We’ll use them as synonyms.

The acoustic correlate of pitch is fundamental frequency. Loudness is intensity. Tempo – rate and pausation (time or duration).

Prosodic analysis is an undertaking.

Intonation is a language universal. It means that no language can exist without it.
Intonation Pattern is the basic unit of intonation.

The nucleus, the head, the pre-head, the tail.

The nucleus has the most significant change in pitch.

The function of Intonation Pattern is to actualize syntagms into intonation groups. (The syntagm is a group of words, semantically and syntactically complete)

I hope | you understand everything ||

An actualized syntagm is called an intonation group.

Functions of Intonation

Intonation is a powerful means of communication. It has a great potential for expressing ideas and emotions and it contributes to mutual understanding between people.

The main function of intonation is the communicative function.

This function includes 2 uses of intonation:

  1. its ability to discriminate the meaning (distinctive function)

  2. its ability to structure the text (organizing function)

Distinctive (Phonological) function

to prove that intonation is capable of differentiating the meaning we must make opposition of 2 phrases of identical syntactic structure and lexical composition, in which the difference in meaning is marked by intonation only.

What kinds of meaning can be differentiated:

  1. the syntactic (communicative) types of sentences:

Isn’t it wonderful? (=a question)

Isn’t it wonderful! (=an interjection)

Will you stop talking (=a command)

Will you stop talking (=a request)

Only the change of nuclear tone can change the communicative type of a sentence.

It’s a lovely day. (=a statement)

It’s a lovely day (=an interjection)

It’s a lovely day? (=a question)

  1. intonation is capable of distinguishing attitudinal meanings:

She’s passed the exam. (=reserved, uninterested)

She’s passed the exam. (lively interested)

She’s passed the exam. (impressed)

In this case not only the nuclear tone can differentiate the meaning, but the head also, as well as the pre-head. They all convey attitudinal meaning.

The fool. (=a fact)

The fool. (=very emotionally)

  1. intonation can differentiate the meaning of the whole phrase (the actual meaning):

  • Have you read this book?

  • not once. (= ни разу)

  • not once. (= ни один раз, много раз)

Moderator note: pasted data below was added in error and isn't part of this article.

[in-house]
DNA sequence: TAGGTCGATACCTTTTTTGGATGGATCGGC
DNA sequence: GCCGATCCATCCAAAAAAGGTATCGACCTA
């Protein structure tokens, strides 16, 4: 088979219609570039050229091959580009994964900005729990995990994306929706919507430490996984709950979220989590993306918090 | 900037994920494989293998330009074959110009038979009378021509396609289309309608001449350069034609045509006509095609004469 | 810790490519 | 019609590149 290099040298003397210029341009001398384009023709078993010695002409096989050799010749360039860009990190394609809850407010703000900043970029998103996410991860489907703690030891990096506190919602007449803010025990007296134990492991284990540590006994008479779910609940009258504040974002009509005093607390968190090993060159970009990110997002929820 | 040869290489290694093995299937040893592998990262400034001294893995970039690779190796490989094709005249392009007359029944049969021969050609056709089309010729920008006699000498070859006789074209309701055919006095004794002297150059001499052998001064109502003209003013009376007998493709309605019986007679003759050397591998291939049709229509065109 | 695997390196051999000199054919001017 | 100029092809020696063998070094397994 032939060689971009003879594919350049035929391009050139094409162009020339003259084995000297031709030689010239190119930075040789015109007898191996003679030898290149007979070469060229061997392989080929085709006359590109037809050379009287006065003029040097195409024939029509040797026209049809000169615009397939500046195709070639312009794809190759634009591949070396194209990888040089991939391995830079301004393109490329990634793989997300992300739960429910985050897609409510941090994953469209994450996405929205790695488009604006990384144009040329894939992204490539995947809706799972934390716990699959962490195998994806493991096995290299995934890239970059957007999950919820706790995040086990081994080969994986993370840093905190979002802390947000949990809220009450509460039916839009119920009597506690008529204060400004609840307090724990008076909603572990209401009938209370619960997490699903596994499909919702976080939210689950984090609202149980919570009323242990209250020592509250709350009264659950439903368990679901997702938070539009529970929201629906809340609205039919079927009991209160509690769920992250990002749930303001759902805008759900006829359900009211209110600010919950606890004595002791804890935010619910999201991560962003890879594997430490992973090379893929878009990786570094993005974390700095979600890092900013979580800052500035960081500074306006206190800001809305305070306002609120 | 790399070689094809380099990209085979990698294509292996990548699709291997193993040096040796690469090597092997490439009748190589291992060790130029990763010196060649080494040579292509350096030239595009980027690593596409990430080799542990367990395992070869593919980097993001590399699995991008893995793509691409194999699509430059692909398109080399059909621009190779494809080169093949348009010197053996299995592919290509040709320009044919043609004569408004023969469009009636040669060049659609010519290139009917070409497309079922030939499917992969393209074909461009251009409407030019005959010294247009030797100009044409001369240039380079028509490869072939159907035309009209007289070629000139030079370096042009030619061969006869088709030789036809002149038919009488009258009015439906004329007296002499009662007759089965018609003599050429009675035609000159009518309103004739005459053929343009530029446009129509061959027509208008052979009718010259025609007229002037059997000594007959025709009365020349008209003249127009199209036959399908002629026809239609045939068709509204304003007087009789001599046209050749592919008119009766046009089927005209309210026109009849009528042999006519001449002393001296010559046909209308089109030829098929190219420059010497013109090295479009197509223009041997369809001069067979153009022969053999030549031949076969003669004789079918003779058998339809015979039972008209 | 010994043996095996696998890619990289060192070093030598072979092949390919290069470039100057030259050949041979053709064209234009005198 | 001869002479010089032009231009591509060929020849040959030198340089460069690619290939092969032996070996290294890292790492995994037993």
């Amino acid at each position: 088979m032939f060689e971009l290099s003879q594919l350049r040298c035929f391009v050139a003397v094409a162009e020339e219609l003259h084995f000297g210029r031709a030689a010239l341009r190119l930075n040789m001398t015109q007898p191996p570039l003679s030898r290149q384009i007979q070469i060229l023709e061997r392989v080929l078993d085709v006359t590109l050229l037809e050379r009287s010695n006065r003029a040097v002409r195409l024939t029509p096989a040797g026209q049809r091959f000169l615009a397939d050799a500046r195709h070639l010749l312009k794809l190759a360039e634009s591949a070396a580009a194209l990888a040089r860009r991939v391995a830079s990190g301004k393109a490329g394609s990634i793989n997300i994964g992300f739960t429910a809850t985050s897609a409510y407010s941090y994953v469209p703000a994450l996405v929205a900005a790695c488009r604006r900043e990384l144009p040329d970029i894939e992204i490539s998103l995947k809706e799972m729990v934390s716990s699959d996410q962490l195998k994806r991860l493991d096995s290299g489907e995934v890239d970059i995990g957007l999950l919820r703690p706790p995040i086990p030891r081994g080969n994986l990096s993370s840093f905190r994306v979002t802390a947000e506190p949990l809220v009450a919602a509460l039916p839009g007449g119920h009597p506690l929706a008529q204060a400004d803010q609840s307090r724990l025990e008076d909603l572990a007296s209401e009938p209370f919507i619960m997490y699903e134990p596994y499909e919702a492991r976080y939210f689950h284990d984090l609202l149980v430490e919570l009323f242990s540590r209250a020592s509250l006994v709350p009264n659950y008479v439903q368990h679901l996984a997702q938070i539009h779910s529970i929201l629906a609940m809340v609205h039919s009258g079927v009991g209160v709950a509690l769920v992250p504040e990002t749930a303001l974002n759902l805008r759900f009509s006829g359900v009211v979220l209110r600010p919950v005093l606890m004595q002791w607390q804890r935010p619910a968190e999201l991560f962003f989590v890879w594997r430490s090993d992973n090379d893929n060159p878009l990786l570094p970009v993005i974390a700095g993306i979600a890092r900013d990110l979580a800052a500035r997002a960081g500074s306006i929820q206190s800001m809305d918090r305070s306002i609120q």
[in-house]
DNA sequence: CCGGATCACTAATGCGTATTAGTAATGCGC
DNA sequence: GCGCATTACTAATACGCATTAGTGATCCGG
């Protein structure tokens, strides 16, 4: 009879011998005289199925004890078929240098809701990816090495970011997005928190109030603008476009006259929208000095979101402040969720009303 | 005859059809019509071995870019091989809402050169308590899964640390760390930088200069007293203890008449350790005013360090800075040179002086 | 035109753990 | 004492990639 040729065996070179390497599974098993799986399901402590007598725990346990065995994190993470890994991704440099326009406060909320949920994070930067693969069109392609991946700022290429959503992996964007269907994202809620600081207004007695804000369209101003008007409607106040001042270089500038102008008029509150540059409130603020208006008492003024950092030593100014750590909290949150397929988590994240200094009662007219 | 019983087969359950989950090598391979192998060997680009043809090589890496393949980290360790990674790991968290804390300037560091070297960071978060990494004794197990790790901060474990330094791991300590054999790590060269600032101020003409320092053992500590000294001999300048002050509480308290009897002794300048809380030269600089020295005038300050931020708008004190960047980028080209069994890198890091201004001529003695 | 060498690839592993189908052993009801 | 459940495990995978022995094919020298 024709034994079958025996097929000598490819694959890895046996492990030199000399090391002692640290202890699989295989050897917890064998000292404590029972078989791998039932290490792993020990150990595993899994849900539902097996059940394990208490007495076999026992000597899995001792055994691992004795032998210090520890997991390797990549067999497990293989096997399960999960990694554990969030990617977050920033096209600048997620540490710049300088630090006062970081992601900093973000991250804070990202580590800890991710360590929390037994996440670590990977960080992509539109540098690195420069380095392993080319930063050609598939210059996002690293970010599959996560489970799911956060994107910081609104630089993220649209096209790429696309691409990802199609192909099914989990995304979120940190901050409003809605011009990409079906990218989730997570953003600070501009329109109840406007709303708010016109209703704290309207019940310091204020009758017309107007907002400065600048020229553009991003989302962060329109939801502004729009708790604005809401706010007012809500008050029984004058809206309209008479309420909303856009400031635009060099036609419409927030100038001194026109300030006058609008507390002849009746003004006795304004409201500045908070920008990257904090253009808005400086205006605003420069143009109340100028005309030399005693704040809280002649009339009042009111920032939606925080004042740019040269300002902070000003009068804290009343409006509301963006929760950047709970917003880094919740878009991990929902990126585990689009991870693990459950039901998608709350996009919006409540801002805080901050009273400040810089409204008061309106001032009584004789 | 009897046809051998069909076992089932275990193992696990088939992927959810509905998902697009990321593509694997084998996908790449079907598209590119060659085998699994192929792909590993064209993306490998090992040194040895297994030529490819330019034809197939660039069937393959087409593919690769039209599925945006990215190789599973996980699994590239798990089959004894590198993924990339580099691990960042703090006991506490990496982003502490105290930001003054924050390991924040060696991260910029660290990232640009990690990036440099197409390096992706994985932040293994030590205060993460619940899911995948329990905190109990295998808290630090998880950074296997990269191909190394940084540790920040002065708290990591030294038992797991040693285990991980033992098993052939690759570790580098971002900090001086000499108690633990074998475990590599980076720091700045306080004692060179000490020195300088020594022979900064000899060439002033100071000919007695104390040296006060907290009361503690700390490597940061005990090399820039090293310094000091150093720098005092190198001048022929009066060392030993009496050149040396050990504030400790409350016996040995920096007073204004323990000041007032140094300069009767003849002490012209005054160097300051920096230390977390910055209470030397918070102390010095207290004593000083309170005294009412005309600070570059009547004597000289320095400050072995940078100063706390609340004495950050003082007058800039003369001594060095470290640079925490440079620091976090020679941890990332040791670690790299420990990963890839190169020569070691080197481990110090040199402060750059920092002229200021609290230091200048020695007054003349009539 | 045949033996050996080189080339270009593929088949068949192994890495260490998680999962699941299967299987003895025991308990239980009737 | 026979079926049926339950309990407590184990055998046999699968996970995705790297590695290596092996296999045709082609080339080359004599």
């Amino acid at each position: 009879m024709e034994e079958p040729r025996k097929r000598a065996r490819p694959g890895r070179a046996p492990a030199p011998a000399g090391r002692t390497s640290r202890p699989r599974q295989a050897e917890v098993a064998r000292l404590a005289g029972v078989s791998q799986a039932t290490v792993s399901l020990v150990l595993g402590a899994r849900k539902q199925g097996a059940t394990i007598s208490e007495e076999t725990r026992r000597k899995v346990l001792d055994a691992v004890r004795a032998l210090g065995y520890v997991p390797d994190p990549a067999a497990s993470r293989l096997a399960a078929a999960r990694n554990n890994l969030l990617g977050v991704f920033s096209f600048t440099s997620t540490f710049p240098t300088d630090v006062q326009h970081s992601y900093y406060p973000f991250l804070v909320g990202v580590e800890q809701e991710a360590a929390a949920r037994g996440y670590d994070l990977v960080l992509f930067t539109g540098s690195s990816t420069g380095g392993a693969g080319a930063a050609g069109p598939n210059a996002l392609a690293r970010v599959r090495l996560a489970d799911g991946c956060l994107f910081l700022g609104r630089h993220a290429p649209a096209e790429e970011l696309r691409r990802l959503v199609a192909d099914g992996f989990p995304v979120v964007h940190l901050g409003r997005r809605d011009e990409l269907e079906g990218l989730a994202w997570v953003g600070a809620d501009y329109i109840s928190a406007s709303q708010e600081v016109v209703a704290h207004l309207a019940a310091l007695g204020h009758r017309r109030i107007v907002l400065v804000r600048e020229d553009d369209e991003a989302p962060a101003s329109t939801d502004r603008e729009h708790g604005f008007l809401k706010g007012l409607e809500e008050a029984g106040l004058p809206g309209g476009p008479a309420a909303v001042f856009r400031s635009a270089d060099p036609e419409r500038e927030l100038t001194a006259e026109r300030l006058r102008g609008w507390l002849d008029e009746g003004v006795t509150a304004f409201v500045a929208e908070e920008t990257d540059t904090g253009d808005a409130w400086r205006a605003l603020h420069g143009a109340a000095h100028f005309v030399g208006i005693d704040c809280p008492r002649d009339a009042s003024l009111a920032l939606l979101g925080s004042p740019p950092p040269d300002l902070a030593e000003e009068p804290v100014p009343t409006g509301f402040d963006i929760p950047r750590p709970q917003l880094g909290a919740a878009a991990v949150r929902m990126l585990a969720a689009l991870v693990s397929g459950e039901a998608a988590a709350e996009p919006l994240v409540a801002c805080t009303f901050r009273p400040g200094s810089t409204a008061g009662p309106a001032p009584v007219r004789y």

I don’t want you to read anything. (= because of your eyes)

I don’t want you to read anything. (= всякую ерунду)

The change of meaning can also be the result of the shift of centre stress (different placement of nuclear tone).

I have plans to leave (= у меня есть планы уехать)

I have plans to leave (= у меня есть документы, которые нужно оставить)

Phrasing can have (put) subdivision into intonation groups:

This I my teacher, Dc. Smith. (= познакомьтесь)

This is my teacher Dc. Smith. (=его зовут доктор Смит).

But still mainly it’s the nuclear tone which can differentiate the meaning of the phrase. This function is sometimes called semantic.

By organizing function we mean the following:

  1. the role of intonation in the process of integration and delimitation

  2. -||- in structuring the information content of the text

All these processes take place simultaneously.

By delimitation we mean that intonation can divide the text into smaller units:

  • phonopasseges;

  • phrases;

  • intonation groups.

Integration consists in organizing smaller units into bigger ones:

intonation groups -> into phrases -> into phonopasseges -> text.

Intonation can highlight the most important information, on the other hand it shows which information is known to the listener.

Peter went(given information, the theme) to Paris (= new information, the rhyme)

In most cases (80%) in English the last notional word has the nuclear tone. We call this position unmarked (=обычная), sometimes – end-focus.

Did Peter go to Paris?

No, Mark went to Paris. (it’s marked position of the tone).

Any part of speech can carry new information and take the focus position.

The book is not on the table, it’s in the table.

Intonation is also instrumental in conveying shades of meaning. It may be in balance with syntactic structure and lexical composition of an utterance, but it may also neutralize or even contradict them

Isn’t it ridiculous? (a question pronounced as a statement).

How very nice. (=negative).

This ability of intonation is often used to convey irony.